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#### Sub-atomic constraints on the Kerr geometry of GW150914

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2108.08823.pdf

(Preprint), 457KB

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##### Citation

Westerweck, J., Sherf, Y., Capano, C., & Brustein, R. (in preparation). Sub-atomic constraints on the Kerr geometry of GW150914.

Cite as: https://hdl.handle.net/21.11116/0000-0009-0F3A-7

##### Abstract

We obtain stringent constraints on near-horizon deviations of a black hole

from the Kerr geometry by performing a long-duration Bayesian analysis of the

gravitational-wave data immediately following GW150914. GW150914 was caused by

a binary system that merged to form a final compact object. We parameterize

deviations of this object from a Kerr black hole by modifying its boundary

conditions from full absorption to full reflection, thereby modeling it as a

horizonless ultracompact object. Such modifications result in the emission of

long-lived monochromatic quasinormal modes after the merger. These modes would

extract energy on the order of a few solar masses from the final object, making

them observable by LIGO. By putting bounds on the existence of these modes, we

show that the Kerr geometry is not modified down to distances as small as $4

\times 10^{-16}$ meters away from the horizon. Our results indicate that the

post-merger object formed by GW150914 is a black hole that is well described by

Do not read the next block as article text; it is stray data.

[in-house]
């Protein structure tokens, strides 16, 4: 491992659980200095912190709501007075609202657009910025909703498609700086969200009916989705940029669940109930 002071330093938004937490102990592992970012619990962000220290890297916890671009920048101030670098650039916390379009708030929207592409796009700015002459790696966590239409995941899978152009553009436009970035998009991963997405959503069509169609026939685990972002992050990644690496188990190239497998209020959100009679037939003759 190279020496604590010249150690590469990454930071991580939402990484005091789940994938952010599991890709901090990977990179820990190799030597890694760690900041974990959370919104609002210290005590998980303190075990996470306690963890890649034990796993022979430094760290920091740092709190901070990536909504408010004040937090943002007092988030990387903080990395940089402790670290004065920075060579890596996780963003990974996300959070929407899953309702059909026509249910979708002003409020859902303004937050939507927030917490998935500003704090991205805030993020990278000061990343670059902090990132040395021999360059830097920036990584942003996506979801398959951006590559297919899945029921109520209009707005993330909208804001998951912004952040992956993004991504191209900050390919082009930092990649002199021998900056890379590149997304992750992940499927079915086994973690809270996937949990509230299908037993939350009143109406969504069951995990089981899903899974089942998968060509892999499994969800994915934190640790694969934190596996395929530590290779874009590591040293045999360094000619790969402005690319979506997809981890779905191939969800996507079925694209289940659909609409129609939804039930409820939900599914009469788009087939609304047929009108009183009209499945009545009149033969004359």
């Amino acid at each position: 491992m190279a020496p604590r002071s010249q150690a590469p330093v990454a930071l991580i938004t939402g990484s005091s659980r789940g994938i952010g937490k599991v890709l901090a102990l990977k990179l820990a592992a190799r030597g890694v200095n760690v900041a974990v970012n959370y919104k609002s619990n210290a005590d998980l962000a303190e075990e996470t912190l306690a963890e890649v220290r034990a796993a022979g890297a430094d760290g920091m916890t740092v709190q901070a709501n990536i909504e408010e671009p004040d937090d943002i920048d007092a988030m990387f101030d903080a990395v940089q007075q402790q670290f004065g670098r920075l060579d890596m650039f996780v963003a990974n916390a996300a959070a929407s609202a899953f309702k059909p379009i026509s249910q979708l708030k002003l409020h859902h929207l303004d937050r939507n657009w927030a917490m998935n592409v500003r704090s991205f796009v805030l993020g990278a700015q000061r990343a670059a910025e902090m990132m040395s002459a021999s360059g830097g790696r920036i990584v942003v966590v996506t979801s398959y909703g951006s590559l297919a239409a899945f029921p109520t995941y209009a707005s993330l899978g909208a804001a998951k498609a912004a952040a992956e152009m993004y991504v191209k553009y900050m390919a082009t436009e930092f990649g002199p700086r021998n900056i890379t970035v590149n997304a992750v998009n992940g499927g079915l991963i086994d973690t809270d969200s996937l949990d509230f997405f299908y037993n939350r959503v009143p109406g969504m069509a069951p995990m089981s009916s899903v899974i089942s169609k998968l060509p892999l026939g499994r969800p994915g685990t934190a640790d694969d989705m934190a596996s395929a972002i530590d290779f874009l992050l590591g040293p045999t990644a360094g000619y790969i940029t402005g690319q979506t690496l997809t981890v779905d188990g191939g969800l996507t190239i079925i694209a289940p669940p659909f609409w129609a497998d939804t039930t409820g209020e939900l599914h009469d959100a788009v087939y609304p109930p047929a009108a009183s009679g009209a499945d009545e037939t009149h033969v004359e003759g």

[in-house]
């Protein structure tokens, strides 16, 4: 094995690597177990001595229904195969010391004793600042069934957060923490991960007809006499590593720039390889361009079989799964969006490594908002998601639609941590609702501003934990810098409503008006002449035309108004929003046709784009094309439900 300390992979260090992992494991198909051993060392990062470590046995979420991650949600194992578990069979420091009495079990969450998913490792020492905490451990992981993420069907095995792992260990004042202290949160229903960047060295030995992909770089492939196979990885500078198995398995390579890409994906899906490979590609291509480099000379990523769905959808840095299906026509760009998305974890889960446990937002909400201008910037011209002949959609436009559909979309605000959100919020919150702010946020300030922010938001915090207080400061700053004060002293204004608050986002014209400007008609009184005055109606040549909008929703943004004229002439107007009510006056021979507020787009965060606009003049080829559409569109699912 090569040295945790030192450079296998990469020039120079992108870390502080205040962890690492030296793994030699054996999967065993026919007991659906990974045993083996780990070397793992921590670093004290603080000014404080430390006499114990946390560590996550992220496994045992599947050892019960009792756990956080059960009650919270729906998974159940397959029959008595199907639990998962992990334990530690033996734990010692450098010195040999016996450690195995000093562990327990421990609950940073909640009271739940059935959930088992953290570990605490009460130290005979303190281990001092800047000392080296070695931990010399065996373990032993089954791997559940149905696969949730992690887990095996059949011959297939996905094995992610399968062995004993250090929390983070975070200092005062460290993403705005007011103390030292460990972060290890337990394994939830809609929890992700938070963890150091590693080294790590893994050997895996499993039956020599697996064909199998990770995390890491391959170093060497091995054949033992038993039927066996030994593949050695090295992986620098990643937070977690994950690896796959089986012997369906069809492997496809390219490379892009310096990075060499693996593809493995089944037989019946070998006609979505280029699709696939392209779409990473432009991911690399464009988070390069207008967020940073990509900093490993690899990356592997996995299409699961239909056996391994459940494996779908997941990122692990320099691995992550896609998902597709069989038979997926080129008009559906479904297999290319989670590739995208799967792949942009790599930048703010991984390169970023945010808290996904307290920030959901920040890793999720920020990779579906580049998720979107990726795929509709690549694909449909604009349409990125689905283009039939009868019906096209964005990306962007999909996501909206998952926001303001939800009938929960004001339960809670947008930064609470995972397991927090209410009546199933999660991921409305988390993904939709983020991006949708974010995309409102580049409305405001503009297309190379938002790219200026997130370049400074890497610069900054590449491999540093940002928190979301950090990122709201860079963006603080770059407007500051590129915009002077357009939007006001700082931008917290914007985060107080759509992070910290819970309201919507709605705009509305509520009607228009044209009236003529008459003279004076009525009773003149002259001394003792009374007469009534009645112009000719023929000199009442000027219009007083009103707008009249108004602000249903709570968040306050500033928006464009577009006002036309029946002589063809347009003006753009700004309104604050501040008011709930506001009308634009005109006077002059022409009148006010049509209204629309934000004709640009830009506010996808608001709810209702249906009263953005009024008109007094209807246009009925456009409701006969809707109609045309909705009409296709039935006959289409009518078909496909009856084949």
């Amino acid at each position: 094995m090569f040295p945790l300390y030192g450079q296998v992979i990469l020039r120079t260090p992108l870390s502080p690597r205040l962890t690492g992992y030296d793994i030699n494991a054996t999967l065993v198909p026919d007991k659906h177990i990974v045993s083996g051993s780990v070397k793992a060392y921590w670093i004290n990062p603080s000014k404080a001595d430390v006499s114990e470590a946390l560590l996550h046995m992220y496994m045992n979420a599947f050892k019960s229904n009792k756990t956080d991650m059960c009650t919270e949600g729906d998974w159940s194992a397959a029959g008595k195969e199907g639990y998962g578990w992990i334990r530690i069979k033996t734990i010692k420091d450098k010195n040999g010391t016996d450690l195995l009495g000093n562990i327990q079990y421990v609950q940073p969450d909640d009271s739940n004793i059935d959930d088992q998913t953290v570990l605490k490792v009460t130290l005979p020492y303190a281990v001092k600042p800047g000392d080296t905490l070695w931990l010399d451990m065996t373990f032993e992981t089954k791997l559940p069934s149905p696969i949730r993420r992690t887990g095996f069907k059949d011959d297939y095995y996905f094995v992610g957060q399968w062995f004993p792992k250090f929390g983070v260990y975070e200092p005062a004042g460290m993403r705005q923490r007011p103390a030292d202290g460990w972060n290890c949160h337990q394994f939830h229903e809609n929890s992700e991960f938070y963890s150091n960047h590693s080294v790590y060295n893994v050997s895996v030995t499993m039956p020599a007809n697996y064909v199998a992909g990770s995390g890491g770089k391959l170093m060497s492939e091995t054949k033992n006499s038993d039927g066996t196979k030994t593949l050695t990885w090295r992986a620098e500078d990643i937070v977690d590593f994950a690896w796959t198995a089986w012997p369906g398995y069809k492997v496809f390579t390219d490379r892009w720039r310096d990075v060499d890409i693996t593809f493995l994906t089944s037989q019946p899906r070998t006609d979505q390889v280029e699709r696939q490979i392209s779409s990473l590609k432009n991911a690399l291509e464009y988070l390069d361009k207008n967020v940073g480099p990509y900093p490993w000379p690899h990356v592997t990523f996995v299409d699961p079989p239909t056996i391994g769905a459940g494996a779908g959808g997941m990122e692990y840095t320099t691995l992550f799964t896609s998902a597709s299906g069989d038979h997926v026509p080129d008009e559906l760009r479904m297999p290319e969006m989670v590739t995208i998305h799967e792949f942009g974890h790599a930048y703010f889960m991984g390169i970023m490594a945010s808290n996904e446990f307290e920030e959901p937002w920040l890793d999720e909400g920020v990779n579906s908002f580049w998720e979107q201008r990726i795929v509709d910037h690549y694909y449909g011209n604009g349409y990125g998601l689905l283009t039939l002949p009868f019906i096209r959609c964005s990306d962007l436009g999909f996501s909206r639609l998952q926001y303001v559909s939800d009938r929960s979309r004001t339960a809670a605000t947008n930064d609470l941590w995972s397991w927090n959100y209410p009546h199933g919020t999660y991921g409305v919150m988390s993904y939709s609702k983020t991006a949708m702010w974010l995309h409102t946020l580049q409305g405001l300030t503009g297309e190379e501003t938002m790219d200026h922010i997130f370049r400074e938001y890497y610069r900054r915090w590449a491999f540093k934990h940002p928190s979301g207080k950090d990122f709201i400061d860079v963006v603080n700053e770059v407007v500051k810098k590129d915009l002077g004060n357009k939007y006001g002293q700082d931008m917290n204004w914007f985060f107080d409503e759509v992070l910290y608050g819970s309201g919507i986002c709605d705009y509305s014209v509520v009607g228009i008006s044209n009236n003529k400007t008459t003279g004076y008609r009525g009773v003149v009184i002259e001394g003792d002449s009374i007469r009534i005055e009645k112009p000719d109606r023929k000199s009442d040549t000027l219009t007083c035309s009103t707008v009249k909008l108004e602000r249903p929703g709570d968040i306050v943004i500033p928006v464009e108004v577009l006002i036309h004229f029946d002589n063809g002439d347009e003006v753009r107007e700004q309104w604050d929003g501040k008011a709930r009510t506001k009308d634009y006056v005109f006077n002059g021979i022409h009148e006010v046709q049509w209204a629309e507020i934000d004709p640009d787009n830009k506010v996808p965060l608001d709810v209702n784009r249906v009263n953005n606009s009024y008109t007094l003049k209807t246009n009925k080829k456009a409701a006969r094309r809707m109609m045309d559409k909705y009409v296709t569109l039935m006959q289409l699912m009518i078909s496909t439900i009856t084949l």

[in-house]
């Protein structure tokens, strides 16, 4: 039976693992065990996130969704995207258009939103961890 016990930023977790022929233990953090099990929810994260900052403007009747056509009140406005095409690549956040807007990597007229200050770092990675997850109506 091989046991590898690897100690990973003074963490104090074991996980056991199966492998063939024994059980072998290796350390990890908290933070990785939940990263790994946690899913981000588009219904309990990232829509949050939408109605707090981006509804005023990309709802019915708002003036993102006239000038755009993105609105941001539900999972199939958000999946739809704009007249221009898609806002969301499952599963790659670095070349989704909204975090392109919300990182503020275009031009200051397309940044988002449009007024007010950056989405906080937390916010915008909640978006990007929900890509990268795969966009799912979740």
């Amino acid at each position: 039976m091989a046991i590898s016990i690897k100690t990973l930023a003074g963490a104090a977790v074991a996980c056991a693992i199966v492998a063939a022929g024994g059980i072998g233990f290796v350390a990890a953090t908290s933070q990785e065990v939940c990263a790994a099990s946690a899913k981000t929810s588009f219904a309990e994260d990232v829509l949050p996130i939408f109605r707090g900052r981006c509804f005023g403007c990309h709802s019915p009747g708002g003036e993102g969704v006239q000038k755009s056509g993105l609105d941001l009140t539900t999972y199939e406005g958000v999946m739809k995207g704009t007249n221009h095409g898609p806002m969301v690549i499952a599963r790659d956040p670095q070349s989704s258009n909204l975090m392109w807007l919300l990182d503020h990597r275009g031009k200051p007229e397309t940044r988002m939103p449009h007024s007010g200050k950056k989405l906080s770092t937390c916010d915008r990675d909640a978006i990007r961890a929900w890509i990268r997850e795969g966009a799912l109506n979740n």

the Kerr geometry.

from the Kerr geometry by performing a long-duration Bayesian analysis of the

gravitational-wave data immediately following GW150914. GW150914 was caused by

a binary system that merged to form a final compact object. We parameterize

deviations of this object from a Kerr black hole by modifying its boundary

conditions from full absorption to full reflection, thereby modeling it as a

horizonless ultracompact object. Such modifications result in the emission of

long-lived monochromatic quasinormal modes after the merger. These modes would

extract energy on the order of a few solar masses from the final object, making

them observable by LIGO. By putting bounds on the existence of these modes, we

show that the Kerr geometry is not modified down to distances as small as $4

\times 10^{-16}$ meters away from the horizon. Our results indicate that the

post-merger object formed by GW150914 is a black hole that is well described by

the Kerr geometry.